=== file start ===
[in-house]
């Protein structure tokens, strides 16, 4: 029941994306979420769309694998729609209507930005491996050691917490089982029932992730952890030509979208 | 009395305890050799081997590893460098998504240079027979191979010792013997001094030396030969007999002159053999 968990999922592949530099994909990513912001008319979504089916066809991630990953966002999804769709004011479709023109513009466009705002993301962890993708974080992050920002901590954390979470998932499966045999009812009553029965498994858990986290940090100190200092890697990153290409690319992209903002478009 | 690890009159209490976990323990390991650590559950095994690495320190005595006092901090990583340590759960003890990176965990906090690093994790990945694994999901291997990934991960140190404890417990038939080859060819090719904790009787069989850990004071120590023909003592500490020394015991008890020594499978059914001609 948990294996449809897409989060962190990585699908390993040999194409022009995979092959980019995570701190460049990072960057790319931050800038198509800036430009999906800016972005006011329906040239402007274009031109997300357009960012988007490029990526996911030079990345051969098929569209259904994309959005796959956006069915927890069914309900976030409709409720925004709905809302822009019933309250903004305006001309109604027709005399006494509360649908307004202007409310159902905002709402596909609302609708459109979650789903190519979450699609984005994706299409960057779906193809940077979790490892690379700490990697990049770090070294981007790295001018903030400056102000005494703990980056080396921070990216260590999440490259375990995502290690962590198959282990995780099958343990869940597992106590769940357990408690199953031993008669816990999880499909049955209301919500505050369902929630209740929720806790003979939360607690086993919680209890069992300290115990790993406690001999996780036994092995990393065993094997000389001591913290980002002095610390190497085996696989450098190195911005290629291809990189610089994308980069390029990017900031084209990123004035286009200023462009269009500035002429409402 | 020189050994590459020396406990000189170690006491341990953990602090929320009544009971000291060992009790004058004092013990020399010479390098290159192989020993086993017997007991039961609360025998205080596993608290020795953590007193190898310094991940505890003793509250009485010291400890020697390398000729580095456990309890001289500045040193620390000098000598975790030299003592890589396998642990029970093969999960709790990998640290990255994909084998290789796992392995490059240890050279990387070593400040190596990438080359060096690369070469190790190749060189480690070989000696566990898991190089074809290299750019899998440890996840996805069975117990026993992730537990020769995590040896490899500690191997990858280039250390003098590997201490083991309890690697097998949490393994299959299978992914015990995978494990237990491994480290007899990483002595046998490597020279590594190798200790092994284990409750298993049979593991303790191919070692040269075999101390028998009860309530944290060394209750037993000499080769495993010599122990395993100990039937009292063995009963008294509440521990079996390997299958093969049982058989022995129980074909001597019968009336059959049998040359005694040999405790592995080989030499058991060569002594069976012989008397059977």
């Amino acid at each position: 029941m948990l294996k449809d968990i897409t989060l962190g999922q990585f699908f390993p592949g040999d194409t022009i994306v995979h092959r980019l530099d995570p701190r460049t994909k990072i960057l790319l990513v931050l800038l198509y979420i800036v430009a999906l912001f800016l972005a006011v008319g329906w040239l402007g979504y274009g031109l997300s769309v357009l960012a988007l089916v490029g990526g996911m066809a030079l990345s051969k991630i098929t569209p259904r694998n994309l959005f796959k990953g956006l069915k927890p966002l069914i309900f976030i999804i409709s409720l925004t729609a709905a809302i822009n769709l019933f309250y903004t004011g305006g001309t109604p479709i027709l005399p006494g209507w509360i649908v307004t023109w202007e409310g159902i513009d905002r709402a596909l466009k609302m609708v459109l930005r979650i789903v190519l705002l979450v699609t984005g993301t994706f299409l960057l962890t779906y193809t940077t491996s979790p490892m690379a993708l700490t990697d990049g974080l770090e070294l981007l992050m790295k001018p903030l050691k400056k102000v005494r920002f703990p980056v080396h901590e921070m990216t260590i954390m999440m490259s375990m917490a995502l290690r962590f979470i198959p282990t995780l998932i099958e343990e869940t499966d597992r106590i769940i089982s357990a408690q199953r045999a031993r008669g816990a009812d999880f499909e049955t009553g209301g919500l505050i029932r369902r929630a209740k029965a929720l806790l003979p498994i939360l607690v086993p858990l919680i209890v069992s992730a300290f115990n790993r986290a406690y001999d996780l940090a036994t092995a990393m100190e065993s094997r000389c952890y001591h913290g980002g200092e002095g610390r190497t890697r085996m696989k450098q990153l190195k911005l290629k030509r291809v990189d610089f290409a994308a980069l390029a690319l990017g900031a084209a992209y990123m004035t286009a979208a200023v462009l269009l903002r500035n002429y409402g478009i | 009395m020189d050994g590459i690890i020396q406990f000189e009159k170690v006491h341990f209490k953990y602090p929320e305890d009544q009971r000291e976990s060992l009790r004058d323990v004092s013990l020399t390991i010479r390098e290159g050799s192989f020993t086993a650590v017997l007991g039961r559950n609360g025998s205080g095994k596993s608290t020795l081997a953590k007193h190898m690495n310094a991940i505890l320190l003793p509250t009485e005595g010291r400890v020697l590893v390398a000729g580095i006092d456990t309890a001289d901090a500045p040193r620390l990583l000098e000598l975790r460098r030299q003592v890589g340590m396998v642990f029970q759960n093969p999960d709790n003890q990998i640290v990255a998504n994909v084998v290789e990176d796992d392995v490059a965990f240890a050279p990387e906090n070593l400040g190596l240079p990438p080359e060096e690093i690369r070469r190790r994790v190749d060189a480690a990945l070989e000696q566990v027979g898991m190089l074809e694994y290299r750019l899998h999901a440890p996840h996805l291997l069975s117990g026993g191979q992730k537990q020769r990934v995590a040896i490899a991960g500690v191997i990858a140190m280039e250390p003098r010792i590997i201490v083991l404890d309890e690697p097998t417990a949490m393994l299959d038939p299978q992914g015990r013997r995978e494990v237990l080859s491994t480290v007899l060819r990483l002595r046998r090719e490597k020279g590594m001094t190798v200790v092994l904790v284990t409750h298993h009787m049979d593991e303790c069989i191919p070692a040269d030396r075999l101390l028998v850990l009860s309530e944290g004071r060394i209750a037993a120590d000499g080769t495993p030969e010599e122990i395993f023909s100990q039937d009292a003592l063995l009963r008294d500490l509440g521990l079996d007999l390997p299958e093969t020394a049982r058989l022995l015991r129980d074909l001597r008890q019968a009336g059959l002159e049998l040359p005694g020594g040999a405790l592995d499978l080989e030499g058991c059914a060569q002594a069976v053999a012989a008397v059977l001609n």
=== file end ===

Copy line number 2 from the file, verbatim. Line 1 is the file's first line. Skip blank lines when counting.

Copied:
């Protein structure tokens, strides 16, 4: 029941994306979420769309694998729609209507930005491996050691917490089982029932992730952890030509979208 | 009395305890050799081997590893460098998504240079027979191979010792013997001094030396030969007999002159053999 968990999922592949530099994909990513912001008319979504089916066809991630990953966002999804769709004011479709023109513009466009705002993301962890993708974080992050920002901590954390979470998932499966045999009812009553029965498994858990986290940090100190200092890697990153290409690319992209903002478009 | 690890009159209490976990323990390991650590559950095994690495320190005595006092901090990583340590759960003890990176965990906090690093994790990945694994999901291997990934991960140190404890417990038939080859060819090719904790009787069989850990004071120590023909003592500490020394015991008890020594499978059914001609 948990294996449809897409989060962190990585699908390993040999194409022009995979092959980019995570701190460049990072960057790319931050800038198509800036430009999906800016972005006011329906040239402007274009031109997300357009960012988007490029990526996911030079990345051969098929569209259904994309959005796959956006069915927890069914309900976030409709409720925004709905809302822009019933309250903004305006001309109604027709005399006494509360649908307004202007409310159902905002709402596909609302609708459109979650789903190519979450699609984005994706299409960057779906193809940077979790490892690379700490990697990049770090070294981007790295001018903030400056102000005494703990980056080396921070990216260590999440490259375990995502290690962590198959282990995780099958343990869940597992106590769940357990408690199953031993008669816990999880499909049955209301919500505050369902929630209740929720806790003979939360607690086993919680209890069992300290115990790993406690001999996780036994092995990393065993094997000389001591913290980002002095610390190497085996696989450098190195911005290629291809990189610089994308980069390029990017900031084209990123004035286009200023462009269009500035002429409402 | 020189050994590459020396406990000189170690006491341990953990602090929320009544009971000291060992009790004058004092013990020399010479390098290159192989020993086993017997007991039961609360025998205080596993608290020795953590007193190898310094991940505890003793509250009485010291400890020697390398000729580095456990309890001289500045040193620390000098000598975790030299003592890589396998642990029970093969999960709790990998640290990255994909084998290789796992392995490059240890050279990387070593400040190596990438080359060096690369070469190790190749060189480690070989000696566990898991190089074809290299750019899998440890996840996805069975117990026993992730537990020769995590040896490899500690191997990858280039250390003098590997201490083991309890690697097998949490393994299959299978992914015990995978494990237990491994480290007899990483002595046998490597020279590594190798200790092994284990409750298993049979593991303790191919070692040269075999101390028998009860309530944290060394209750037993000499080769495993010599122990395993100990039937009292063995009963008294509440521990079996390997299958093969049982058989022995129980074909001597019968009336059959049998040359005694040999405790592995080989030499058991060569002594069976012989008397059977």